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Homogeneity in prediction of survival probabilities for subcategories of hipprosthesis data: the Nordic Arthroplasty Register Association, 2000-2013

Publikation: Bidrag til tidsskrift/Konferencebidrag i tidsskrift /Bidrag til avisTidsskriftartikelForskningpeer review


  • Christoffer Bartz-Johannessen, Haukeland Hosp, University of Bergen, Haukeland University Hospital, Dept Orthopaed Surg, Norwegian Arthroplasty Register
  • ,
  • Ove Furnes, Univ Bergen, University of Bergen, Dept Clin Med, Inst Med & Dent
  • ,
  • Anne Marie Fenstad, Haukeland Hosp, University of Bergen, Haukeland University Hospital, Dept Orthopaed Surg, Norwegian Arthroplasty Register
  • ,
  • Stein Atle Lie, Univ Bergen, University of Bergen, Ctr Clin Dent Res, Dept Clin Dent
  • ,
  • Alma Becic Pedersen
  • Soren Overgaard, Univ Southern Denmark, University of Southern Denmark, Inst Clin Res, Res Unit Clin Epidemiol
  • ,
  • Johan Karrholm, Sahlgrens Univ Hosp, Sahlgrenska University Hospital, Inst Surg Sci, Dept Orthopaed, Swedish Hip Arthroplasty Register
  • ,
  • Henrik Malchau, Harvard Med Sch, Harvard University, Harvard Medical School, Dept Orthopaed Surg
  • ,
  • Keijo Makela, Finnish Inst Hlth, Finnish Arthroplasty Register
  • ,
  • Antti Eskelinen, Coxa Hosp Joint Replacement, Coxa Hospital for Joint Replacement, Dept Orthopaed Surg
  • ,
  • Jeremy M. Wilkinson, Univ Sheffield, University of Sheffield, Dept Oncol & Metab

Introduction: The four countries in the Nordic Arthroplasty Register Association (NARA) share geographic proximity, culture, and ethnicity. Pooling data from different sources in order to obtain higher precision and accuracy of survival-probability estimates is appealing. Nevertheless, survival probabilities of hip replacements vary between the countries. As such, risk prediction for individual patients within countries may be problematic if data are merged. In this study, our primary question was to address when data merging for estimating prosthesis survival in subcategories of patients is advantageous for survival prediction of individual patients, and at what sample sizes this may be advised.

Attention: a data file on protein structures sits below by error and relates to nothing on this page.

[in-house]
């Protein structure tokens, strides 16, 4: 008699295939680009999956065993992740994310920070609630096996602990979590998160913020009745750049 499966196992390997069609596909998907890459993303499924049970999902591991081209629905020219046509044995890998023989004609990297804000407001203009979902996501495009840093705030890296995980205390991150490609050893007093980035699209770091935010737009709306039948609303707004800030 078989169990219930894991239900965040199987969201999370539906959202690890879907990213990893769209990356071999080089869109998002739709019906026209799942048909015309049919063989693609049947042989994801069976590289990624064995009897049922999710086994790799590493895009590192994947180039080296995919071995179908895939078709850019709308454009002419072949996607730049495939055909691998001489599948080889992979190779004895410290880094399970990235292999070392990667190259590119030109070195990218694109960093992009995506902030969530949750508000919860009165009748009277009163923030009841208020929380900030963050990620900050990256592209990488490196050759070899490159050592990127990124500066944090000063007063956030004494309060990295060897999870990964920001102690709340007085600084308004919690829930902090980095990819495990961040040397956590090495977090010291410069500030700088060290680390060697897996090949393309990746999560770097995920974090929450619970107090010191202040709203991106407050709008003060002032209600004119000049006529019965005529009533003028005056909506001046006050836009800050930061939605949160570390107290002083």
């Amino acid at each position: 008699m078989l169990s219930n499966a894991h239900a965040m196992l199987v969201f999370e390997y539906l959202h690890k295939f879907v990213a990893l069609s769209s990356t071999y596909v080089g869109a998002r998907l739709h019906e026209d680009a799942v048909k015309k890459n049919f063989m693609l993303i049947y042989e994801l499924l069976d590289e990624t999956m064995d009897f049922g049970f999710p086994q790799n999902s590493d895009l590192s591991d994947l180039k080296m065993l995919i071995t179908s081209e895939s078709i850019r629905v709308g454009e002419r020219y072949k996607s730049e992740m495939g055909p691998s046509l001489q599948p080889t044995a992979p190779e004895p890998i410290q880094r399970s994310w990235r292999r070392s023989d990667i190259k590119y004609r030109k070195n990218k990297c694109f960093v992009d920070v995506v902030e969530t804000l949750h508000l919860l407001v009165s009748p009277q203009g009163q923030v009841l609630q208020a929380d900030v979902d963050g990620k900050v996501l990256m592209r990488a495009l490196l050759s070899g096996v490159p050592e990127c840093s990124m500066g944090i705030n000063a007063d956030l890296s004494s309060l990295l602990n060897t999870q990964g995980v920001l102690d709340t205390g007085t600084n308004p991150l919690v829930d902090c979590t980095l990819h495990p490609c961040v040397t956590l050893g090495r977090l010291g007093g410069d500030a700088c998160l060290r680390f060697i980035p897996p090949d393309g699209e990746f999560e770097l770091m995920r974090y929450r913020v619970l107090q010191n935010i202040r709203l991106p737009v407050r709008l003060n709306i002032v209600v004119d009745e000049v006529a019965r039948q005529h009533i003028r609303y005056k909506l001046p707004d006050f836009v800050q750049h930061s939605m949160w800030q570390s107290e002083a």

Methods: Patients undergoing total hip replacements for osteoarthritis between January 1, 2000 and December 31, 2013 in the four Nordic countries were studied. A total of 184,507 patients were stratified into 360 patient subcategories based on country, age-group, sex, fixation, head size, and articulation. For each patient category, we determined the sample size needed from a single country to obtain a more accurate and precise estimate of prosthesis-survival probability at 5 and 10 years compared to an estimate using data from all countries. The comparison was done using mean-square error.

Results: We found large variations in the sample size needed, ranging from 40 to 2,060 hips, before an estimate from a single Nordic country was more accurate and precise than estimates based on the NARA data.

Conclusion: Using pooled survival-probability estimates for individual risk prediction may be imprecise if there is heterogeneity in the pooled data sources. By applying mean-square error, we demonstrate that for small sample sizes, applying the larger NARA database may provide a more accurate and precise estimate; however, this effect is not consistent and varies with the characteristics of the subcategory.

TidsskriftClinical epidemiology
Sider (fra-til)519-524
Antal sider6
StatusUdgivet - 2019

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